Combining hyper-resolution land surface modeling with SMAP brightness temperatures to obtain 30-m soil moisture estimates


Accurate and detailed soil moisture information is essential for, among other things, irrigation, drought and flood prediction, water resources management, and field-scale (i.e., tens of m) decision making. Recent satellite missions measuring soil moisture from space continue to improve the availability of soil moisture information. However, the utility of these satellite products is limited by the large footprint of the microwave sensors. This study presents a merging framework that combines a hyper-resolution land surface model (LSM), a radiative transfer model (RTM), and a Bayesian scheme to merge and downscale coarse resolution remotely sensed hydrological variables to a 30-m spatial resolution. The framework is based on HydroBlocks, an LSM that solves the field-scale spatial heterogeneity of land surface processes through interacting hydrologic response units (HRUs). The framework was demonstrated for soil moisture by coupling HydroBlocks with the Tau-Omega RTM used in the Soil Moisture Active Passive (SMAP) mission. The brightness temperature from the HydroBlocks-RTM and SMAP L3 were merged to obtain updated 30-m soil moisture. We validated the downscaled soil moisture estimates at four experimental watersheds with dense in-situ soil moisture networks in the United States and obtained overall high correlations (> 0.81) and good mean KGE score (0.56). The downscaled product captures the spatial and temporal soil moisture dynamics better than SMAP L3 and L4 product alone at both field and watershed scales. Our results highlight the value of hyper-resolution modeling to bridge the gap between coarse-scale satellite retrievals and field-scale hydrological applications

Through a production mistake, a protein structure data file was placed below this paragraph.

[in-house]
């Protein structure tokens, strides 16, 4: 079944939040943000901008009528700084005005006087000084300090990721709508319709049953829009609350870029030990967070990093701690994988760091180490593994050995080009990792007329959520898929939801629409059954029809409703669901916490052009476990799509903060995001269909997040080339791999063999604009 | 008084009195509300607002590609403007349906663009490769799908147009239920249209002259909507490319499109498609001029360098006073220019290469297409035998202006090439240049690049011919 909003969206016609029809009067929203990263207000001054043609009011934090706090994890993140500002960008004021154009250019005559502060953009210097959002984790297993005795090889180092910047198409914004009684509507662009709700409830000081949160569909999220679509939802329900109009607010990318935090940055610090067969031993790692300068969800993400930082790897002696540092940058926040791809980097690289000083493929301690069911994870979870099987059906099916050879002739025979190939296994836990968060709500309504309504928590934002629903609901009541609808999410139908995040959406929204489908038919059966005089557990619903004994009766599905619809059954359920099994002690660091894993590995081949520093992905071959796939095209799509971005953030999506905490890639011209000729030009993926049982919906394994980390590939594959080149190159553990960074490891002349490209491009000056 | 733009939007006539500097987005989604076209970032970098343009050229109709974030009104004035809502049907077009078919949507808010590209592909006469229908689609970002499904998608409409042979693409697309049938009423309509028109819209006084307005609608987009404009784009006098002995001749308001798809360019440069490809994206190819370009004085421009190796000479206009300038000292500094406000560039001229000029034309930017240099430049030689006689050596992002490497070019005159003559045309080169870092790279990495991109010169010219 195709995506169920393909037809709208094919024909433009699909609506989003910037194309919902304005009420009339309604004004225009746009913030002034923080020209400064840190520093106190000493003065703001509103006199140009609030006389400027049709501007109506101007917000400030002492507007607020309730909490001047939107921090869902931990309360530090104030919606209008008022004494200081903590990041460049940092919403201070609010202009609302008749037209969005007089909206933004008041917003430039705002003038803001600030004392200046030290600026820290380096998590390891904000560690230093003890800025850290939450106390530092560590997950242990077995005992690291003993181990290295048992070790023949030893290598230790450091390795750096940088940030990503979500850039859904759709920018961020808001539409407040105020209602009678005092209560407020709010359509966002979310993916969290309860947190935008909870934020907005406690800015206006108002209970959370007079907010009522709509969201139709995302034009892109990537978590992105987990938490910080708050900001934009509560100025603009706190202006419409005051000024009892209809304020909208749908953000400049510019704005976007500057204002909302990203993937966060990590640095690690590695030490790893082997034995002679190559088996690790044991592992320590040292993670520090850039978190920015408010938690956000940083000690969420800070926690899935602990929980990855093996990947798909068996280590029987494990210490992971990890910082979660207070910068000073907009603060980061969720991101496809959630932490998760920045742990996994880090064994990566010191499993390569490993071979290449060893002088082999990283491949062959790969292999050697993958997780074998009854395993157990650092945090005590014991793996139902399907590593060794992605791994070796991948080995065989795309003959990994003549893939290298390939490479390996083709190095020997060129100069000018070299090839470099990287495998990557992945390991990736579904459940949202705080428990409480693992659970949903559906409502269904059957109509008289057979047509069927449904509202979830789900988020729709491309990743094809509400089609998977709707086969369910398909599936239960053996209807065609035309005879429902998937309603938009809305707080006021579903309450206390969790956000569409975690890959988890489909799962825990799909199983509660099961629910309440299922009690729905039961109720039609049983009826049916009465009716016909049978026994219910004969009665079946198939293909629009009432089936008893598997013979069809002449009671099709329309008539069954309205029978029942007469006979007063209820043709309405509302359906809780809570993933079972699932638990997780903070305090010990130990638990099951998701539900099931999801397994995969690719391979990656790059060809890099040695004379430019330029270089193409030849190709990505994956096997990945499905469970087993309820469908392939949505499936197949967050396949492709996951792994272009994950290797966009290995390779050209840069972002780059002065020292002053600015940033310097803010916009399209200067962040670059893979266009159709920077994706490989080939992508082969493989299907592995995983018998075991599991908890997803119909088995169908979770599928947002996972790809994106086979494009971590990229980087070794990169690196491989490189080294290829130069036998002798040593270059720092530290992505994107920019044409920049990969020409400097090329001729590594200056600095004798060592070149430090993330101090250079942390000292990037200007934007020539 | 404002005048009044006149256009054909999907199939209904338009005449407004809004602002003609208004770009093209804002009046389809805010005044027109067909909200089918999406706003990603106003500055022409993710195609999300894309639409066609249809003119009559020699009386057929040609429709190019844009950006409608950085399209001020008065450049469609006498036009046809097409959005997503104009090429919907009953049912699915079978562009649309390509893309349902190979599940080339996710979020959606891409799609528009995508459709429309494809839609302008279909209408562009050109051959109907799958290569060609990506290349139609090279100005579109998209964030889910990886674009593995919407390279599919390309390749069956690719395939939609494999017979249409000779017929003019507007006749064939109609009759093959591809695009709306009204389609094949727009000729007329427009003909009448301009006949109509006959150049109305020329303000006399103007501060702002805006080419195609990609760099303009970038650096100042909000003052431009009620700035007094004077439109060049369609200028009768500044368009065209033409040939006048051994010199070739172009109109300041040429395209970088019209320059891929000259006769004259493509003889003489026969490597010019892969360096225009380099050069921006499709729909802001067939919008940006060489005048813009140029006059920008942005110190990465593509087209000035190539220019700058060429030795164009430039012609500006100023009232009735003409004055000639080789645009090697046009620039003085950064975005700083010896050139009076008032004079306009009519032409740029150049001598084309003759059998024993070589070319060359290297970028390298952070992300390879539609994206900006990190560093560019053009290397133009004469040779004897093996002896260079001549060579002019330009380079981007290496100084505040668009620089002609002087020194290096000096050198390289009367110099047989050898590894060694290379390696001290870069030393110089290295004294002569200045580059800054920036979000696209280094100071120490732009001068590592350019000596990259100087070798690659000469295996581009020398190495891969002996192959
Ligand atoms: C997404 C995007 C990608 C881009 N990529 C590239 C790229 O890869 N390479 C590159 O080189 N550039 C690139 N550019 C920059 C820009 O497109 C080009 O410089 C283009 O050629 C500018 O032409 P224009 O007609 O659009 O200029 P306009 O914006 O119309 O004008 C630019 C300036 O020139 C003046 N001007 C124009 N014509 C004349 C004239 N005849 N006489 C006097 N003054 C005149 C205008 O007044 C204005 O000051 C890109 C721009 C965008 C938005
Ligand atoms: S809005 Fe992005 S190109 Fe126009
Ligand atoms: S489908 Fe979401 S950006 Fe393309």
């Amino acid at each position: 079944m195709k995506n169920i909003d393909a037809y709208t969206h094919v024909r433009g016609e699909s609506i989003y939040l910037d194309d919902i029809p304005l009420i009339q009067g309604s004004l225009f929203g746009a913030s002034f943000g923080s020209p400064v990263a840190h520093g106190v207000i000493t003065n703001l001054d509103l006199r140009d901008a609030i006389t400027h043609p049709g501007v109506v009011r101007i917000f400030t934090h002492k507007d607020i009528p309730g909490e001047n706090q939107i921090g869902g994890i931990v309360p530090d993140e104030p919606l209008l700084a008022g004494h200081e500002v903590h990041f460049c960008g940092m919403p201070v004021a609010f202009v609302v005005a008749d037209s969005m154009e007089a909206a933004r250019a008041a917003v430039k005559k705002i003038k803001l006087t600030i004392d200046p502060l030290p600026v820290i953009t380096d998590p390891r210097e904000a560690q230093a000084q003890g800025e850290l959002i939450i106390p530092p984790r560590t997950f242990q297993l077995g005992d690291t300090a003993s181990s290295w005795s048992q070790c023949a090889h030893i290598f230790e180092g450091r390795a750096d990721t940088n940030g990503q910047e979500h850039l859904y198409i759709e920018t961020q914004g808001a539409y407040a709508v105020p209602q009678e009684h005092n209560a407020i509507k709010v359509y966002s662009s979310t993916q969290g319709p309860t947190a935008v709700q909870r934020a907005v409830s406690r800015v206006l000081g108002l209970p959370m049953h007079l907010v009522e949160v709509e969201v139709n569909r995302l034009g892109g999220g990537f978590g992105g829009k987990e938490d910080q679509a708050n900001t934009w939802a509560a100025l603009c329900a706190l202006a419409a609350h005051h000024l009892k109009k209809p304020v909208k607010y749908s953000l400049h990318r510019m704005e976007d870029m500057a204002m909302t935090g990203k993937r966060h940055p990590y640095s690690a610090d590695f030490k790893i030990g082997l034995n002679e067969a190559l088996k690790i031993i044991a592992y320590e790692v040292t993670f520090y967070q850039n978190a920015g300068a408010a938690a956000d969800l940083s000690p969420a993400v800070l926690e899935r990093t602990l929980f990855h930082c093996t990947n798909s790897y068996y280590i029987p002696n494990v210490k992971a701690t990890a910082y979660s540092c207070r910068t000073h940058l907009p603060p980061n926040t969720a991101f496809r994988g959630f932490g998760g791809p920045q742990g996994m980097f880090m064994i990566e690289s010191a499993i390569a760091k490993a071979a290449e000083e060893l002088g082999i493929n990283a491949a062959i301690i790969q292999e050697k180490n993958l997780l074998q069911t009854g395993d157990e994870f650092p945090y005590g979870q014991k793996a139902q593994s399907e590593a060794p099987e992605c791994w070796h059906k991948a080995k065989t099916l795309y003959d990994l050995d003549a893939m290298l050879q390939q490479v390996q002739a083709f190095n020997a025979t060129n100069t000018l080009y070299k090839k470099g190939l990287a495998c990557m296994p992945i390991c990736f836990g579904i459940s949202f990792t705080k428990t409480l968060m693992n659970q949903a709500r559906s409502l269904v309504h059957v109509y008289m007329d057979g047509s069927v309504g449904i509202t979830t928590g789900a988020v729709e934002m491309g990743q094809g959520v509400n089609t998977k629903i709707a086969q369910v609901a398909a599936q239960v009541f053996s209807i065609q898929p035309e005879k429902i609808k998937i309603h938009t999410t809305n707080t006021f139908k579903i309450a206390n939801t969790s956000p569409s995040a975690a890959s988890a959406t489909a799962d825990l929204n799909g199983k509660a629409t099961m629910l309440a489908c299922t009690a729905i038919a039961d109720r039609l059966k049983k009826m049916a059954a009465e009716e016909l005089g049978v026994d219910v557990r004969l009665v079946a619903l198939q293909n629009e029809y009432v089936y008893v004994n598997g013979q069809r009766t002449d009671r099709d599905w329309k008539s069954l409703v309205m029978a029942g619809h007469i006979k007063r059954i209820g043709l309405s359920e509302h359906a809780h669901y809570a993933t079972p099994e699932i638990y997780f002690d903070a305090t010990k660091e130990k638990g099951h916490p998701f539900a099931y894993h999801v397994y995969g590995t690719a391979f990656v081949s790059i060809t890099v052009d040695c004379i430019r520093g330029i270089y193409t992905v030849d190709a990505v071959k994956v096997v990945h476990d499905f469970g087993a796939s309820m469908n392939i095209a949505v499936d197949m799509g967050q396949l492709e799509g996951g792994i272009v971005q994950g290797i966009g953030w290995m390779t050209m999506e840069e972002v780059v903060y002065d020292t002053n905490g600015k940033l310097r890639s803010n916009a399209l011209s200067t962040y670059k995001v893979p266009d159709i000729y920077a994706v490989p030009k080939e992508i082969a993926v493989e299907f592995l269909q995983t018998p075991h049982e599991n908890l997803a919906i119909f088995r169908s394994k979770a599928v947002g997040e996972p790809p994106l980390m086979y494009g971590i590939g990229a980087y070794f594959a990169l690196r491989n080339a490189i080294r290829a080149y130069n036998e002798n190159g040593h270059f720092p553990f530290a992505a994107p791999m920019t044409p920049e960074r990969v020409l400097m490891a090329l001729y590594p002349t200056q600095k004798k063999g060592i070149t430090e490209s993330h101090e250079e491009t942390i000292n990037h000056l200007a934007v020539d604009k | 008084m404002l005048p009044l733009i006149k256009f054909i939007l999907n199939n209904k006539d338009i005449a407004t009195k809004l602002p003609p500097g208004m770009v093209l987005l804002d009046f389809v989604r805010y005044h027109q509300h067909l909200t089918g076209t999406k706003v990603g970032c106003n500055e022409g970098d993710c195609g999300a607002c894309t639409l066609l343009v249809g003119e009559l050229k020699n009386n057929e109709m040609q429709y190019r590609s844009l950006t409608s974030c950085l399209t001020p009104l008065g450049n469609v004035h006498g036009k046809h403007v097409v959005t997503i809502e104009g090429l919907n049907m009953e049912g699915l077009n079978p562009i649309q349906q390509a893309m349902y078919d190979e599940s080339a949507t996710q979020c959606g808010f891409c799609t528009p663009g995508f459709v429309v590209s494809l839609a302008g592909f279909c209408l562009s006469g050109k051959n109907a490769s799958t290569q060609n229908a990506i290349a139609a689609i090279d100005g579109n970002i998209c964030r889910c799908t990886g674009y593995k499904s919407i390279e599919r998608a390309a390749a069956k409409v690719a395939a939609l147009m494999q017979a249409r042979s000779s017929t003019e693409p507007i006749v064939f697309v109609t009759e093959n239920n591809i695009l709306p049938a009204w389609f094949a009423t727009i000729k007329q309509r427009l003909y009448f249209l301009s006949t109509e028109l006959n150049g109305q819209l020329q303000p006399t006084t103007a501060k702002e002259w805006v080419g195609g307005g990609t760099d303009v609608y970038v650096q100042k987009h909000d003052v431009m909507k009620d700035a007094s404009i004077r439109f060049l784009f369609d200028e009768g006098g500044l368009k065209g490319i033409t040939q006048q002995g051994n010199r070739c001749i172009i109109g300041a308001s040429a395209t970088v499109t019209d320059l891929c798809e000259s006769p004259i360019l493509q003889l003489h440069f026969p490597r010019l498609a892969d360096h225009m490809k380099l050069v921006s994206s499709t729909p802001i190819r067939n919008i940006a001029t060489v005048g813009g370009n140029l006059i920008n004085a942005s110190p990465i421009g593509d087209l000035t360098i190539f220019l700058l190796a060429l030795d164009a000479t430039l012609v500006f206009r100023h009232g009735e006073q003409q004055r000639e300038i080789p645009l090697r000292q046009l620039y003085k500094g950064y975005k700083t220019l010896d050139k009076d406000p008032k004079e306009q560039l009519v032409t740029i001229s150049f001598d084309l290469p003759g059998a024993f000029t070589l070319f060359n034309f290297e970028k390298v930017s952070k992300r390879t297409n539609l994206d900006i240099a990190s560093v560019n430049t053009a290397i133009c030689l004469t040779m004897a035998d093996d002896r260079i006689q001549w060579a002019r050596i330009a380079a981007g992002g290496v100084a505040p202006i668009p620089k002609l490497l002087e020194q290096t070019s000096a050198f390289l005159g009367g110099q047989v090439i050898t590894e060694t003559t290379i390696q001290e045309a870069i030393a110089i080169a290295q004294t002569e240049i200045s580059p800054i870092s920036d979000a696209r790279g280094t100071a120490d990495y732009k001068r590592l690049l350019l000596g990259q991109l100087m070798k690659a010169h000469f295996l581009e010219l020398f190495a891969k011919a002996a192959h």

In Remote Sensing of Environment
Noemi Vergopolan
Noemi Vergopolan
Computational Hydrology